Samsung's 970 EVO Plus replaced the ever-popular 970 EVO as its mainstream NVMe SSD for tech enthusiasts, hardcore gamers, and professionals. Samsung equipped the SSD with V5 flash, which provides a nice bump in performance up to 3.5 GB/s of sequential read throughput. The drive also boasts hardware encryption support, a five-year warranty, and up to 1,200 TBW of endurance. Overall, the 970 EVO Plus is one of the fastest SSDs we've tested, so it easily gains our recommendation.
Though at press time, the 970 EVO didn't quite outpace the competition and make our best SSDs list, it's an excellent drive and very worthy of your consideration. That's particularly true if you're looking for greater endurance than more budget-friendly competitors like the Adata XPG SX8200 Pro.
The 3D NAND craze began in 2013. Since then, it has been a race to see who can push the layers the highest, deliver the highest density, and, of course, offer the best performance. Last year, IMFT (Intel/Micron), Flash Forward (Toshiba/SanDisk), and SK Hynix all announced their 96-layer NAND that offers improved speed and density over 64-layer parts.
Unlike their competitors that have already announced 96-layer 3D NAND, Samsung hasn’t announced the exact number of layers in its V5 V-NAND. That's strange given the company's typical transparency and in-depth performance and hardware specifications.
Samsung does say that its latest 9x-layer flash operates at much faster speeds than its 64-layer predecessor and features a low 1.2V I/O rating. The new flash also supports the Toggle 4.0 interface, operates at 1.4GT/s, and comes with a 256Gb die density for the 250GB, 500GB, and 1TB 970 EVO Plus models. A 2TB model will come later, bringing with it a 512Gb die.
The new 9x-layer V-NAND, combined with the 970 EVO Plus's firmware optimizations, improves random write performance significantly and gives the SSD a slight boost in random read performance, too. Sequential write speeds also increased by 800MB/s.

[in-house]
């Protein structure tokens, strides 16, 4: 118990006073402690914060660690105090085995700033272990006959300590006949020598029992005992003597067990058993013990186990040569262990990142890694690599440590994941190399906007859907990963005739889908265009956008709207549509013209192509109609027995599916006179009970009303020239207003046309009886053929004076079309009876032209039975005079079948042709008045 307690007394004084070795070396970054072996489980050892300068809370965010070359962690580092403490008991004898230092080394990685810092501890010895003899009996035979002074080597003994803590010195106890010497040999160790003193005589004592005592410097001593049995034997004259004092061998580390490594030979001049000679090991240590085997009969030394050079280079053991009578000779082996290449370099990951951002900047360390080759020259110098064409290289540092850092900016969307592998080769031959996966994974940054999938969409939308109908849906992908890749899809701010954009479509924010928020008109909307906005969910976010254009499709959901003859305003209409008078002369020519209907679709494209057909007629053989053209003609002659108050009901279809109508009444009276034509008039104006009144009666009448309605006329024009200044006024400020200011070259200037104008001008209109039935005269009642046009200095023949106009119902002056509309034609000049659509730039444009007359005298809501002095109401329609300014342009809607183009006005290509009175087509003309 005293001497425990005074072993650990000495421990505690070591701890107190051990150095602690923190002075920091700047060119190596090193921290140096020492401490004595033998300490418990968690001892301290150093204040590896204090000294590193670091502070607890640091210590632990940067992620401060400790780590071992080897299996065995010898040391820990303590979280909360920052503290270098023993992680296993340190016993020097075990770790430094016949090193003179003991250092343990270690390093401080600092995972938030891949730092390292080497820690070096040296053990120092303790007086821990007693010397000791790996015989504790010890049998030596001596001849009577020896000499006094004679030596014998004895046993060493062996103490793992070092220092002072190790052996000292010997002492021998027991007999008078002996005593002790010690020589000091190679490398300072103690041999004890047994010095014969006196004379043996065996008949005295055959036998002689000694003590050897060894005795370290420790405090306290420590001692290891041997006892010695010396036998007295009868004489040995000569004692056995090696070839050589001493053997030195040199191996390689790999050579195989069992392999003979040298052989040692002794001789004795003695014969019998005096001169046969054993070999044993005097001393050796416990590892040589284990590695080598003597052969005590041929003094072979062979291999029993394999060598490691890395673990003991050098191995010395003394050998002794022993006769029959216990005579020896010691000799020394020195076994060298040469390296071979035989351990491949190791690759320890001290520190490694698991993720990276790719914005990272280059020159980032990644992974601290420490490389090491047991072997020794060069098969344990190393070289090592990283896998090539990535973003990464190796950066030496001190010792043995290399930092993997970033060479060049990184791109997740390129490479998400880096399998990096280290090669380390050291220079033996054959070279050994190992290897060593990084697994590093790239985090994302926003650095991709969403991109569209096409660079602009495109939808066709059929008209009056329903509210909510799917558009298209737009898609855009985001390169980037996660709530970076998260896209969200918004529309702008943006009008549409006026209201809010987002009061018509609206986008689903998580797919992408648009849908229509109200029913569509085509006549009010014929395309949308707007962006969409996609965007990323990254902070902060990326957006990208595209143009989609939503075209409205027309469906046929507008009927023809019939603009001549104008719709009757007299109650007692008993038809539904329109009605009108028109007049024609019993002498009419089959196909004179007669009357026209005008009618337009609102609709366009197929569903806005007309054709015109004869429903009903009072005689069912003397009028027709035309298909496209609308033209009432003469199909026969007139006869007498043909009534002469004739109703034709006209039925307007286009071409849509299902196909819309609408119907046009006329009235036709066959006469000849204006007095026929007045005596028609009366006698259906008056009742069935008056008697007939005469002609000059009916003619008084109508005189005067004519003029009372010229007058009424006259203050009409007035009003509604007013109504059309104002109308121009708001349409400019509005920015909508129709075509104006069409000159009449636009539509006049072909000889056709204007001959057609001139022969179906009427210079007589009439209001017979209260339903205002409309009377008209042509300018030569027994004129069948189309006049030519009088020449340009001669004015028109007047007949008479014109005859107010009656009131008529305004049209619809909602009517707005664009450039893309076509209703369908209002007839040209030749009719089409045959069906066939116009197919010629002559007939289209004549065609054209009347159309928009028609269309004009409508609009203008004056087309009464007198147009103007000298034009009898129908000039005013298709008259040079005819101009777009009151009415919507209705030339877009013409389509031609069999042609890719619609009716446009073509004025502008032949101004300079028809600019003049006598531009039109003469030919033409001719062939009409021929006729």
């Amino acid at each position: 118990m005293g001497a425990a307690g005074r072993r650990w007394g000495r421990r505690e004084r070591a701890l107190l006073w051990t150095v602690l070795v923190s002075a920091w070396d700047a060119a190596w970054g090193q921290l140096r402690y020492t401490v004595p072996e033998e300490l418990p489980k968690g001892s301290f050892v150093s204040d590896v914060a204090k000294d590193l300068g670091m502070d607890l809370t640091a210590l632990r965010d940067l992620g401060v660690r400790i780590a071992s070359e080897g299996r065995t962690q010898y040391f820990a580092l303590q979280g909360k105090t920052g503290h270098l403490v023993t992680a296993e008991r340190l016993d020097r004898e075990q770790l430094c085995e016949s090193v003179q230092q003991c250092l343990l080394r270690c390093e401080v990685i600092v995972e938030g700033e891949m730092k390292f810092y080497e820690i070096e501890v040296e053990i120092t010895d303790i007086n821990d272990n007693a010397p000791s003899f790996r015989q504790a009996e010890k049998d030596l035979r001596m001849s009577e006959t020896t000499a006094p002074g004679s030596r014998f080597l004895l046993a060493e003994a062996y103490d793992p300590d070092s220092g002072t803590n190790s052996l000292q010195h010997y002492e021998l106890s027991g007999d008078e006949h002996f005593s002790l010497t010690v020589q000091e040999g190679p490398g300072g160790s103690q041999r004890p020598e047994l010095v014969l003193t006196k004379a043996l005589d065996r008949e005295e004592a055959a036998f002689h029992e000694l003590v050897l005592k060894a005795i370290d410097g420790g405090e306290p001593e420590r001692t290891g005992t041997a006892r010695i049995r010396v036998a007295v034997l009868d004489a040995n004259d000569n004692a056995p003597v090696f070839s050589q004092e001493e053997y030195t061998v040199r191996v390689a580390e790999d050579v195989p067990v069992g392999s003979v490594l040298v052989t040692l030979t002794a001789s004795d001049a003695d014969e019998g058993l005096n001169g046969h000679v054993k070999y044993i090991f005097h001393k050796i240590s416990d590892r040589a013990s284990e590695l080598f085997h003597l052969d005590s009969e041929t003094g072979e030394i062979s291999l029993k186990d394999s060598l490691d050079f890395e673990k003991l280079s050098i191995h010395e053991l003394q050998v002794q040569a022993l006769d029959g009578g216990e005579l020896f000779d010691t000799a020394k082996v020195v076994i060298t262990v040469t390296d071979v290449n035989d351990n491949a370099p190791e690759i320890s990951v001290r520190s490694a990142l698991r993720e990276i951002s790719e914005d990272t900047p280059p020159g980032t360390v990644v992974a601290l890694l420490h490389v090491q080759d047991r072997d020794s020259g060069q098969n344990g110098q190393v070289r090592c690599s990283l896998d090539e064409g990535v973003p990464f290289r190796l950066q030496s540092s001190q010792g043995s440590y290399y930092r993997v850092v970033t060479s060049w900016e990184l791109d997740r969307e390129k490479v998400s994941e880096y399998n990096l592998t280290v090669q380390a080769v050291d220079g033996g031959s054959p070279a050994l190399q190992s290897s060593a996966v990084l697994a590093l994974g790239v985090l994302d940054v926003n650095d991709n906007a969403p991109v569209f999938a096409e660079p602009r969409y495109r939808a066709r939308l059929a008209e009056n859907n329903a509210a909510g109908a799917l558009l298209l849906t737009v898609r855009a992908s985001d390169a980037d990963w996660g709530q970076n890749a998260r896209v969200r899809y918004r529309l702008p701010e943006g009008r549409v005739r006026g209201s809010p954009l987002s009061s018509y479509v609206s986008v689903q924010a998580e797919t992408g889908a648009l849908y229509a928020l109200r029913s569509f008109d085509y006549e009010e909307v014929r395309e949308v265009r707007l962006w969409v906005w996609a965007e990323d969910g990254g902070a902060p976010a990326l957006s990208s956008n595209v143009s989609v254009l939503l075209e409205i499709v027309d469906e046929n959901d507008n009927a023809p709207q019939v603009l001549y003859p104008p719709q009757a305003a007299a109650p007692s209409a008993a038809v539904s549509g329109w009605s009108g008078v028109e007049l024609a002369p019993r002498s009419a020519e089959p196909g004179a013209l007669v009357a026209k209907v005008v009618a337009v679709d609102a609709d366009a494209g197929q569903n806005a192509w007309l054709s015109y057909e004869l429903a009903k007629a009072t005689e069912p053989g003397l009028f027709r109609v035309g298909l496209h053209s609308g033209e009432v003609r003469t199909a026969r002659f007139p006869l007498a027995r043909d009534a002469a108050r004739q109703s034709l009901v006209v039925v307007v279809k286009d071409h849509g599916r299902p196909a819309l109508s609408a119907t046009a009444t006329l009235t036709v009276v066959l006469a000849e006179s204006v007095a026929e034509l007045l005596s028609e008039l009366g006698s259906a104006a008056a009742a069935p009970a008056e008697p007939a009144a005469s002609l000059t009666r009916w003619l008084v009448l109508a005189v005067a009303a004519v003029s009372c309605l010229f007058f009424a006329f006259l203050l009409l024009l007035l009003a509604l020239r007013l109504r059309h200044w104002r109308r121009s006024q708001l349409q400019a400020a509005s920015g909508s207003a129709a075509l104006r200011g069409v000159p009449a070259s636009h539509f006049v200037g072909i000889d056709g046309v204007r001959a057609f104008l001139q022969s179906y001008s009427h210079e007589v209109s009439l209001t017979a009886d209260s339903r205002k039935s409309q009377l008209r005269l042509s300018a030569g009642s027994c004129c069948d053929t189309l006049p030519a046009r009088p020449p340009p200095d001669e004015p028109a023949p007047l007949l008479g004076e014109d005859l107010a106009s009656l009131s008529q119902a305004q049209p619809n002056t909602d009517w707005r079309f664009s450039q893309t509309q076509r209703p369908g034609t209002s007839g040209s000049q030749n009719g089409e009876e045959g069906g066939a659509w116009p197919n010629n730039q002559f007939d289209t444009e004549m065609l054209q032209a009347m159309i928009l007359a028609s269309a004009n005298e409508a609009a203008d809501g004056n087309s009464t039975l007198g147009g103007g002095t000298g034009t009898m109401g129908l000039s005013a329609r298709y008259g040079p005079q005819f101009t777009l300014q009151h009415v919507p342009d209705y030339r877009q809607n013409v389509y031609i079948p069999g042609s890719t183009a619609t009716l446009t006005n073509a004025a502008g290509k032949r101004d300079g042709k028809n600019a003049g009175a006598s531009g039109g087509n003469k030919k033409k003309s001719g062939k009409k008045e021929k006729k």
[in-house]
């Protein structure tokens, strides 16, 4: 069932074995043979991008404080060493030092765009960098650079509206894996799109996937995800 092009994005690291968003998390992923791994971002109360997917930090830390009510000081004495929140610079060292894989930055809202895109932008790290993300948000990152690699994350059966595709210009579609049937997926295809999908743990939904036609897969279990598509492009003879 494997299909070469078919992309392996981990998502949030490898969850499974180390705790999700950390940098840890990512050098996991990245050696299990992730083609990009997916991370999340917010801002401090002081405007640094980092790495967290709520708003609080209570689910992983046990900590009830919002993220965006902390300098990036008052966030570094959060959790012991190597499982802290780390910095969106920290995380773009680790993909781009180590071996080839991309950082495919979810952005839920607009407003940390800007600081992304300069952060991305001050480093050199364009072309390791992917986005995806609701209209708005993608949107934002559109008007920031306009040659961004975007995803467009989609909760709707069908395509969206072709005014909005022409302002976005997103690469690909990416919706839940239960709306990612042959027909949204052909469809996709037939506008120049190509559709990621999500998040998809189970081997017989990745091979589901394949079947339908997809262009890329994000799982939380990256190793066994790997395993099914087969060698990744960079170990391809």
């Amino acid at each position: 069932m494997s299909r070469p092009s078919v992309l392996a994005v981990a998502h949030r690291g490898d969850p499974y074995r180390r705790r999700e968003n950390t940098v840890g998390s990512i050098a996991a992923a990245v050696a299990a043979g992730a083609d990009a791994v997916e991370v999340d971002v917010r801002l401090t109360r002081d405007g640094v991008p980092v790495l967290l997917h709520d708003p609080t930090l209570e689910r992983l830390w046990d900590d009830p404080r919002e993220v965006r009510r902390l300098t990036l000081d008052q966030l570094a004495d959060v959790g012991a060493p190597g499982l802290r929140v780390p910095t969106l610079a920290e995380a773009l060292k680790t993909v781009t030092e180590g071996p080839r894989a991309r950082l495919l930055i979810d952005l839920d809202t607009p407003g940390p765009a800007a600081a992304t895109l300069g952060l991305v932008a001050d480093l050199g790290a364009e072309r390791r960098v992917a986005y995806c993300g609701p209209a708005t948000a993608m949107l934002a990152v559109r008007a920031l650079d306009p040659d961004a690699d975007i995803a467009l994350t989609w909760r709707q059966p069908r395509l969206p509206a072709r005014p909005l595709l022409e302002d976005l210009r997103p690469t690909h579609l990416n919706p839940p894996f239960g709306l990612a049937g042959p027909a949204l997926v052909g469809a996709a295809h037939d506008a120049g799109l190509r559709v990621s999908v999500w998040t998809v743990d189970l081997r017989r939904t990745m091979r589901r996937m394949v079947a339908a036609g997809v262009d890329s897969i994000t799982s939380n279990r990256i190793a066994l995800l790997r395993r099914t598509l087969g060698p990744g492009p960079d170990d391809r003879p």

Samsung’s 970 EVO Plus can dish out up to 3.5GB/s of sequential read performance and up to a staggering 3.3GB/s write. It also delivers up to 620,000/560,000 random read/write IOPS.
|Samsung SSD 970 EVO Plus|
|Capacity||250 GB||500 GB||1 TB|
|TurboWrite Capacity||Default||4 GB||4 GB||6 GB|
|Intelligent||9 GB||18 GB||36 GB|
|Total||13 GB||22 GB||42 GB|
|Sequential Write Performance (Up to)||TurboWrite||2,300 MB/s||3,200 MB/s||3,300 MB/s|
|After TurboWrite||400 MB/s||900 MB/s||1,700 MB/s|
The 970 EVO Plus's write performance varies based on how much data lands in the TurboWrite cache, which is a small section of faster SLC-programmed flash that's used to boost performance. Samsung's EVO Plus has both a default TurboWrite cache capacity, which doesn't change regardless of conditions, and an Intelligent TurboWrite region that varies in size depending on the model and the amount of free space on the drive.
For instance, the 1TB model provides 6GB of TurboWrite capacity. Beyond that, Intelligent TurboWrite steps in and scales up to an additional 36GB if you have enough free space on the drive.
Given the limited size of the TurboWrite cache, some large file transfers and workloads will land in the slower TLC flash. Even with the new NAND interface operating 40 percent faster than it did with V4 V-NAND, direct-to-TLC writes are still slower than the Intelligent TurboWrite region. But Samsung also improved the write performance of the TLC flash, which helps reduce the impact in those conditions. Samsung provides performance specifications for both TurboWrite and "after TurboWrite" performance, as listed in the chart above.